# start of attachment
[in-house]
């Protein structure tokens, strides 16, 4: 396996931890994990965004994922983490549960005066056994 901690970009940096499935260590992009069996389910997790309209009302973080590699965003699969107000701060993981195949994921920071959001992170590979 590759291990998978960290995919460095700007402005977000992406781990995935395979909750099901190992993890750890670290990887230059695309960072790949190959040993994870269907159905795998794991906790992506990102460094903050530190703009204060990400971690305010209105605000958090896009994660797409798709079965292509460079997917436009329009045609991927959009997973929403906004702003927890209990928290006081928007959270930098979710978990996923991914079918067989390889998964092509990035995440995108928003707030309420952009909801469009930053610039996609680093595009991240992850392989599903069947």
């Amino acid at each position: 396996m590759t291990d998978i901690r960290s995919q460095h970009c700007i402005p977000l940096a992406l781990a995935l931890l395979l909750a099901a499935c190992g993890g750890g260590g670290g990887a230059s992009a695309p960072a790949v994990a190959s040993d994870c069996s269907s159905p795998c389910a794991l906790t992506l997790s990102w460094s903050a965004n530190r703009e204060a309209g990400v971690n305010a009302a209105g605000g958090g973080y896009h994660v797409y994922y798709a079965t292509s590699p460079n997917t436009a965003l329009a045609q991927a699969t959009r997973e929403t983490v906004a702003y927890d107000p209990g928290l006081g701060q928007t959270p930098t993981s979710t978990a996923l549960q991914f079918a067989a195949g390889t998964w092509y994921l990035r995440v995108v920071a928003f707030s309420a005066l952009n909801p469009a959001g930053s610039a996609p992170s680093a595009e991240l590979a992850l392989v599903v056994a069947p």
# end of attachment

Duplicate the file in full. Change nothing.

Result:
[in-house]
């Protein structure tokens, strides 16, 4: 396996931890994990965004994922983490549960005066056994 901690970009940096499935260590992009069996389910997790309209009302973080590699965003699969107000701060993981195949994921920071959001992170590979 590759291990998978960290995919460095700007402005977000992406781990995935395979909750099901190992993890750890670290990887230059695309960072790949190959040993994870269907159905795998794991906790992506990102460094903050530190703009204060990400971690305010209105605000958090896009994660797409798709079965292509460079997917436009329009045609991927959009997973929403906004702003927890209990928290006081928007959270930098979710978990996923991914079918067989390889998964092509990035995440995108928003707030309420952009909801469009930053610039996609680093595009991240992850392989599903069947």
């Amino acid at each position: 396996m590759t291990d998978i901690r960290s995919q460095h970009c700007i402005p977000l940096a992406l781990a995935l931890l395979l909750a099901a499935c190992g993890g750890g260590g670290g990887a230059s992009a695309p960072a790949v994990a190959s040993d994870c069996s269907s159905p795998c389910a794991l906790t992506l997790s990102w460094s903050a965004n530190r703009e204060a309209g990400v971690n305010a009302a209105g605000g958090g973080y896009h994660v797409y994922y798709a079965t292509s590699p460079n997917t436009a965003l329009a045609q991927a699969t959009r997973e929403t983490v906004a702003y927890d107000p209990g928290l006081g701060q928007t959270p930098t993981s979710t978990a996923l549960q991914f079918a067989a195949g390889t998964w092509y994921l990035r995440v995108v920071a928003f707030s309420a005066l952009n909801p469009a959001g930053s610039a996609p992170s680093a595009e991240l590979a992850l392989v599903v056994a069947p």